- Massage, although generally well tolerated by participants, had no consistent effect on responsive behaviours
- Food and drink offerings for increasing hydration and nutrition.
The conclusions from the review might help carers decide which elements of Namaste Care to try, however, it does not guide them in knowing the best combinations to use, or their ideal duration. Interactions might occur between multiple components (e.g., massage and aromatherapy) that strengthen or lessen the overall impact of the program. 
According to the review, the research on Namaste Care components had some weaknesses. For example:
- There were few studies assessing each component.
- Findings across studies were often contradictory.
- Learn more about Namaste Care by borrowing an e-book about the program from the Dementia Australia library (free registration required) or watching an introductory video here.
- Explain the approach to families to gain their support and involvement.
- Work with the family to learn more about the person’s life story, likes and dislikes. This will help with tailoring activities to the individual.
- Observe the times of day when individuals have difficulty settling or become agitated. This is often before bed or during personal care in the morning. Try providing some of the simpler elements of Namaste Care during one of these times and observe what happens.
- Offer choice to allow for personal preferences.
- Be aware of allergies, discomfort, or safety issues (e.g. people’s feelings about dogs).
- Namaste Care requires staff training and communication with family and visitors who may agree to be part of the program.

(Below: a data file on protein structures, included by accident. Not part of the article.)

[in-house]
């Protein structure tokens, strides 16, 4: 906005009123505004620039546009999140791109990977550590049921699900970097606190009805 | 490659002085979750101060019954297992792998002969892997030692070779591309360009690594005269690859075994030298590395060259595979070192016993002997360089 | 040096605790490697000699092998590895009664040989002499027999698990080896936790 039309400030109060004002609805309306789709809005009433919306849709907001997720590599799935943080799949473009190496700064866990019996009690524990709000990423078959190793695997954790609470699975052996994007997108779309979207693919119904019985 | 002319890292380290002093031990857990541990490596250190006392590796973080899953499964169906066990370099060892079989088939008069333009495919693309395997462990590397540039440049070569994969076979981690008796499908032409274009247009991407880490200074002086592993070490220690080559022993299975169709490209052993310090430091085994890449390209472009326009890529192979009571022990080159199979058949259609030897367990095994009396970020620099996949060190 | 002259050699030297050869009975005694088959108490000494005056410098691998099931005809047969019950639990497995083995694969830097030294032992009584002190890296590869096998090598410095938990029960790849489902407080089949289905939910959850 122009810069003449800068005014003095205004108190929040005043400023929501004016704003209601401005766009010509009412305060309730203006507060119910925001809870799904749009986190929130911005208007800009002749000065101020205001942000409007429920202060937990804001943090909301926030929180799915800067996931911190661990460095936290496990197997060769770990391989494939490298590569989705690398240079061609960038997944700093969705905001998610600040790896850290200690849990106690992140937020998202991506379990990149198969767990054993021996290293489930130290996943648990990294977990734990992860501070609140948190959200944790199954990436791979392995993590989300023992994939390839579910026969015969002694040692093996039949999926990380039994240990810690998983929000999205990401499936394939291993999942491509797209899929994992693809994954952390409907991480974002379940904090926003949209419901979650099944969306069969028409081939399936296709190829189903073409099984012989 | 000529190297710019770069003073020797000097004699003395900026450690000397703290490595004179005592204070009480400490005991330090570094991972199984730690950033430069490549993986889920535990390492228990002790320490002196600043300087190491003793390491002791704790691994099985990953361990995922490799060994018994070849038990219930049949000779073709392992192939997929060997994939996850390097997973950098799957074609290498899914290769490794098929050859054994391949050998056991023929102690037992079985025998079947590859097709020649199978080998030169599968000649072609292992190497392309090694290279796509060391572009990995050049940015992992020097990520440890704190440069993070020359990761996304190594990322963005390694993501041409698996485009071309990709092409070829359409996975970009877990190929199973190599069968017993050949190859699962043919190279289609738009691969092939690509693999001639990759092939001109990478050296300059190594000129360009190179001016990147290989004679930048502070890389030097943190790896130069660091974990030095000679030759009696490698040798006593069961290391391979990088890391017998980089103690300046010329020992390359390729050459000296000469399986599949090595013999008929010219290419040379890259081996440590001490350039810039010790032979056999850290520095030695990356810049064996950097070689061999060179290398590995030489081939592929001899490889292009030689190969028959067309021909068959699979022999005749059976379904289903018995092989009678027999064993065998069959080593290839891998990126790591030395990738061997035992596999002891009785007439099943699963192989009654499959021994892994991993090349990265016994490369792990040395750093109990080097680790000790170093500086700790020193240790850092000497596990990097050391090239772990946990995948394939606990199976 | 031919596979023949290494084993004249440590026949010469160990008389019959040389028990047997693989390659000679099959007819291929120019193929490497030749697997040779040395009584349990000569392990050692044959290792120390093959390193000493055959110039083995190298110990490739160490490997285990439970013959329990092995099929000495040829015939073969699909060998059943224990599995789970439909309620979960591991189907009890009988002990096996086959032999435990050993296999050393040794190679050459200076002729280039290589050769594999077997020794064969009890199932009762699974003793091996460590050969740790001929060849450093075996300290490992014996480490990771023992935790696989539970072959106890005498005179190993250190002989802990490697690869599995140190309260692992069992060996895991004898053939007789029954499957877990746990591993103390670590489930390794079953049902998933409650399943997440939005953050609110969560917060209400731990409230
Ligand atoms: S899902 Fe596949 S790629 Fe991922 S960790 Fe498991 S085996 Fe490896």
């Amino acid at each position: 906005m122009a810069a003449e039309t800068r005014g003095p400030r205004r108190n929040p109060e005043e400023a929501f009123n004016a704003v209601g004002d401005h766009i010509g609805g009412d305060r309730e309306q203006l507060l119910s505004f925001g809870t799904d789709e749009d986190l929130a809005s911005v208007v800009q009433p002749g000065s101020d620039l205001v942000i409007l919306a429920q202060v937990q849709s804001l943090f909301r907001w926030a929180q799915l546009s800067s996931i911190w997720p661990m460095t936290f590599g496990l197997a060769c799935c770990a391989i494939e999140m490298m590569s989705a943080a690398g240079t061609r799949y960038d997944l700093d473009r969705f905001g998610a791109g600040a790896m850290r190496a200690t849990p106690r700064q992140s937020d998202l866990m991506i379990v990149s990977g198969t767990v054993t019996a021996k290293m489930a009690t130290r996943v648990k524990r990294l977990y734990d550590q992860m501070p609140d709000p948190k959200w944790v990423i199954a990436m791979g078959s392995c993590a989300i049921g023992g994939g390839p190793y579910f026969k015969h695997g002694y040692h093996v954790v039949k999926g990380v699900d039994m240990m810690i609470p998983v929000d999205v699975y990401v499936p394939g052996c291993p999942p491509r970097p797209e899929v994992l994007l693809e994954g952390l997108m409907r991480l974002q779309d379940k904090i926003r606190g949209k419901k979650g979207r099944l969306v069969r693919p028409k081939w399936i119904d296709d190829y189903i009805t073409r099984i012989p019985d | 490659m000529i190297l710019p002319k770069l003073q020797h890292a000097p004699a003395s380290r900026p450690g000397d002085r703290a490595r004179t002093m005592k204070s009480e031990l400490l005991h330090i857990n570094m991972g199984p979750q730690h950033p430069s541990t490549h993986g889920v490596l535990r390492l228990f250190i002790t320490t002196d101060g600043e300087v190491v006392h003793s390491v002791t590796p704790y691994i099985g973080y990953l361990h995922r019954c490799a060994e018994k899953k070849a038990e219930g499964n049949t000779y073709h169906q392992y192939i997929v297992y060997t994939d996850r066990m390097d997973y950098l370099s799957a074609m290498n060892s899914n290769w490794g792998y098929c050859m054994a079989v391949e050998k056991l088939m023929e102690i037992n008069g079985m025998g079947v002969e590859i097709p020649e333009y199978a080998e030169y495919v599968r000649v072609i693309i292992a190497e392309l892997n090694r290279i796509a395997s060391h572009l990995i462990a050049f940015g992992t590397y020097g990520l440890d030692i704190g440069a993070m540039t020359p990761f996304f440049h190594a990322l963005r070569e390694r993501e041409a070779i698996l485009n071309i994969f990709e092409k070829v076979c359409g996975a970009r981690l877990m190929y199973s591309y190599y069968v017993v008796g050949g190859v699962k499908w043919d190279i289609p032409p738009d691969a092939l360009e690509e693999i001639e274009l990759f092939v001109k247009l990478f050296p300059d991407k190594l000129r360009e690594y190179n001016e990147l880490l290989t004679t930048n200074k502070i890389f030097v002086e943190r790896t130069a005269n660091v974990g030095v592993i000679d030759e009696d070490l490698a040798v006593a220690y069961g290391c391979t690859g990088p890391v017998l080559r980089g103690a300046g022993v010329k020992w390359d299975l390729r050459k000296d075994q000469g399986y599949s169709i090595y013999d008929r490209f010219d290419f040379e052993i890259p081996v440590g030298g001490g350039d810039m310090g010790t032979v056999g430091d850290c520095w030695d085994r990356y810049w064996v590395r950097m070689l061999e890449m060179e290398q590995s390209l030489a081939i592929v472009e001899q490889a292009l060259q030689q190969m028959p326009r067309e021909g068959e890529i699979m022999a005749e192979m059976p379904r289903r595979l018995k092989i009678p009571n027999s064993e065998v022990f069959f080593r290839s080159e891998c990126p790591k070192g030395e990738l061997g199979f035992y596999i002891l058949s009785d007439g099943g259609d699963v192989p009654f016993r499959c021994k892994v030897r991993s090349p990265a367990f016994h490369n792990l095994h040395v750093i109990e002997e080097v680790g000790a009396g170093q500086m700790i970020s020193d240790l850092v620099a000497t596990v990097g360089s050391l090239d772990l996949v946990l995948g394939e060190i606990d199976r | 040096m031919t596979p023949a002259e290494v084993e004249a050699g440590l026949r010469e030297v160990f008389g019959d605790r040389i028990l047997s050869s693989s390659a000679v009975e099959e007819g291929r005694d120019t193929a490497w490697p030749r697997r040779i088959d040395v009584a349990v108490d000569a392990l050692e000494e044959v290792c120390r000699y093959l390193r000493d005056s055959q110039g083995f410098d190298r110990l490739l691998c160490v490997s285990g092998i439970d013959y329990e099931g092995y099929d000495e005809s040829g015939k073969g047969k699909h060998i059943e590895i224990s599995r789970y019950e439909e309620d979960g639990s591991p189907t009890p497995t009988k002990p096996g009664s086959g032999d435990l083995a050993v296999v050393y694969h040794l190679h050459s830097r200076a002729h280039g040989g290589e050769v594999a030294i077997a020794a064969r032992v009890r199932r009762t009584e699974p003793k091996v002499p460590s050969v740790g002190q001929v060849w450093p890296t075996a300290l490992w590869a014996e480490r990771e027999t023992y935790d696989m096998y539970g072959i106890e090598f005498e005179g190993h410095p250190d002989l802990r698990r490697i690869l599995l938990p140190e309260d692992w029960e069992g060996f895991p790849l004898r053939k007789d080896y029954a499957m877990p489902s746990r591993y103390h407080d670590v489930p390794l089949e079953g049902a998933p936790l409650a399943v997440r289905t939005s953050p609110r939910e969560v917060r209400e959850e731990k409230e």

- The program in its truest form requires up to four hours of paid staff or volunteer participation time per day. This will need careful consideration at the outset if staff commitment is to have the ongoing support of management and the organisation.
- Staff involvement in Namaste Care brings its own benefits. They have more opportunities to get to know the people in their care, including what they enjoy and what might cause or help with managing responsive behaviours.
- Staff might be encouraged to promote the outdoors and nature for the wellbeing of people living with dementia, in balance with safety risks. Contact with nature could be virtual if access to the outdoors is not possible. 
- Simard J. Help me, help me. Ann Palliat Med. 2017;6(4):405-7.
- Bray J, Brooker DJ, Garabedian C. What is the evidence for the activities of Namaste Care? A rapid assessment review. Dementia. 2021;20(1):247-72.
- McNiel P, Westphal J. Namaste Care™: A person-centered care approach for Alzheimer's and advanced dementia. West J Nurs Res. 2018;40(1):37-51.
- Nicholls D, Chang E, Johnson A, Edenborough M. Touch, the essence of caring for people with end-stage dementia: A mental health perspective in Namaste Care. Aging Ment Health. 2013;17(5):571-8.
- Bunn F, Lynch J, Goodman C, Sharpe R, Walshe C, Preston N, et al. Improving living and dying for people with advanced dementia living in care homes: A realist review of Namaste Care and other multisensory interventions. BMC Geriatr. 2018;18(1):303.